Father and Son


CERTAINLY the preceding year, the seventh of my life, had been weighted for us with comprehensive disaster. I have not yet mentioned that, at the beginning of my Mother's fatal illness, misfortune came upon her brothers. I have never known the particulars of their ruin, but, I believe in consequence of A.'s unsuccessful speculations, and of the fact that E. had allowed the use of his name as a surety, both my uncles were obliged to fly from their creditors, and take refuge in Paris. This happened just when our need was the sorest, and this, together with the poignancy of knowing that their sister's devoted labours for them had been all in vain, added to their unhappiness. It was doubtless also the reason why, having left England, they wrote to us no more, carefully concealing from us even their address, so that when my Mother died, my Father was unable to communicate with them. I fear that they fell into dire distress; before very long we learned that A. had died, but it was fifteen years more before we heard anything of E., whose life had at length been preserved by the kindness of an old servant, but whose mind was now so clouded that he could recollect little or nothing of the past; and soon he also died. Amiable, gentle, without any species of practical ability, they were quite unfitted to struggle with the world, which had touched them only to wreck them.

The flight of my uncles at this particular juncture left me without a relative on my Mother's side at the time of her death.

This isolation threw my Father into a sad perplexity. His only obvious source of income--but it happened to be a remarkably hopeful one--was an engagement to deliver a long series of lectures on marine natural history throughout the north and centre of England. These lectures were an entire novelty; nothing like them had been offered to the provincial public before; and the fact that the newly-invented marine aquarium was the fashionable toy of the moment added to their attraction. My Father was bowed down by sorrow and care, but he was not broken.

His intellectual forces were at their height, and so was his popularity as an author. The lectures were to begin in march; my Mother was buried on 13 February. It seemed at first, in the inertia of bereavement, to be all beyond his powers to make the supreme effort, but the wholesome prick of need urged him on. It was a question of paying for food and clothes, of keeping a roof above our heads. The captain of a vessel in a storm must navigate his ship, although his wife lies dead in the cabin. That was my Father's position in the spring of 1857; he had to stimulate, instruct, amuse large audiences of strangers, and seem gay, although affliction and loneliness had settled in his heart. He had to do this, or starve.

But the difficulty still remained. During these months what was to become of me? My Father could not take me with him from hotel to hotel and from lecture-hall to lecture-hall. Nor could he leave me, as people leave the domestic cat, in an empty house for the neighbours to feed at intervals. The dilemma threatened to be insurmountable, when suddenly there descended upon us a kind, but little-known, paternal cousin from the west of England, who had heard of our calamities. This lady had a large family of her own at Bristol; she offered to find room in it for me so long as ever my Father should be away in the north; and when my Father, bewildered by so much goodness, hesitated, she came up to London and carried me forcibly away in a whirlwind of good-nature. Her benevolence was quite spontaneous; and I am not sure that she had not added to it already by helping to nurse our beloved sufferer through part of her illness. Of that I am not positive, but Irecollect very clearly her snatching me from our cold and desolate hearthstone, and carrying me off to her cheerful house at Clifton.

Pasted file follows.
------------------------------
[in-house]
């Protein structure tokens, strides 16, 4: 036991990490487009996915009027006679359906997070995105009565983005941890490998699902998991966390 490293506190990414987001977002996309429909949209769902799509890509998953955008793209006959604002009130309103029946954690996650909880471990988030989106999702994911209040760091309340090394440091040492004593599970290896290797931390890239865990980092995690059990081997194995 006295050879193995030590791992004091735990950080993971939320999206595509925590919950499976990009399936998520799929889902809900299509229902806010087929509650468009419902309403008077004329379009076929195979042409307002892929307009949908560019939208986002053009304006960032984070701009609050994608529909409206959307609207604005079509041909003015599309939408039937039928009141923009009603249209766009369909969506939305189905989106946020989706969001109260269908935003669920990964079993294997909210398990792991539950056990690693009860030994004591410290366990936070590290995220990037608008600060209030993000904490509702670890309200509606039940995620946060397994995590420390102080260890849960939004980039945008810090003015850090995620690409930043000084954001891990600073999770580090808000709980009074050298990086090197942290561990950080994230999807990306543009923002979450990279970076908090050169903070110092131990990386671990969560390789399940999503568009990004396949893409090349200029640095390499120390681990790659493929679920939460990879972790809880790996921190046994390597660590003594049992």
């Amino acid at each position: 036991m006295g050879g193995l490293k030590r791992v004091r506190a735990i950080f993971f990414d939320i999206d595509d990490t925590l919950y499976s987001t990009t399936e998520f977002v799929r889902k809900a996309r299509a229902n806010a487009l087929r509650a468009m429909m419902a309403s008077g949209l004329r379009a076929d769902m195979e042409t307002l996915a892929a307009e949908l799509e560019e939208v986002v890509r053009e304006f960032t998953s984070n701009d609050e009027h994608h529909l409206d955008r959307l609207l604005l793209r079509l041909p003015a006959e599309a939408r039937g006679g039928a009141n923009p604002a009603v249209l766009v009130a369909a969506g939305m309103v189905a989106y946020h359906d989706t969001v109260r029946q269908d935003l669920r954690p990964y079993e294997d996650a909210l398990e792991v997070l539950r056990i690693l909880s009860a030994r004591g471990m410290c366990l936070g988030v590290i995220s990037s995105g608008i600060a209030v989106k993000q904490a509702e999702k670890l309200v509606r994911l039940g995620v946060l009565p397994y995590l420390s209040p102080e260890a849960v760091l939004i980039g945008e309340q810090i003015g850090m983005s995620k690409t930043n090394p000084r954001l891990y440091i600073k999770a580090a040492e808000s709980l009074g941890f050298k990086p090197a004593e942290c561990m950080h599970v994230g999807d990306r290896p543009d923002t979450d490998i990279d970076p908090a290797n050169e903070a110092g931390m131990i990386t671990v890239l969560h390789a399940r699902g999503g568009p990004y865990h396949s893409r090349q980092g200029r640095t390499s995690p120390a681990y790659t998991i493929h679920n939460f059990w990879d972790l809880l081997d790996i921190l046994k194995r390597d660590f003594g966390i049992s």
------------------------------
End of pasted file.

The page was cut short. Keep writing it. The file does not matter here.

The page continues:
Here, for the first time, when half through my eighth year, I was thrown into the society of young people. My cousins were none of them, I believe, any longer children, but they were youths and maidens busily engaged in various personal interests, all collected in a hive of wholesome family energy. Everybody was very kind to me, and I sank back, after the strain of so many months, into mere childhood again. This long visit to my cousins at Clifton must have been very delightful; I am dimly aware that it was-- yet I remember but few of its incidents. My memory, so clear and vivid about earlier solitary times, now in all this society becomes blurred and vague. I recollect certain pleasures;being taken, for instance, to a menagerie, and having a practical joke, in the worst taste, played upon me by the pelican. One of my cousins, who was a medical student, showed me a pistol, and helped me to fire it; he smoked a pipe, and I was oddly conscious that both the firearm and the tobacco were definitely hostile to my 'dedication'. My girl-cousins took turns in putting me to bed, and on cold nights, or when they were in a hurry, allowed me to say my prayer under the bed-clothes instead of kneeling at a chair. The result of this was further spiritual laxity, because Icould not help going to sleep before the prayer was ended.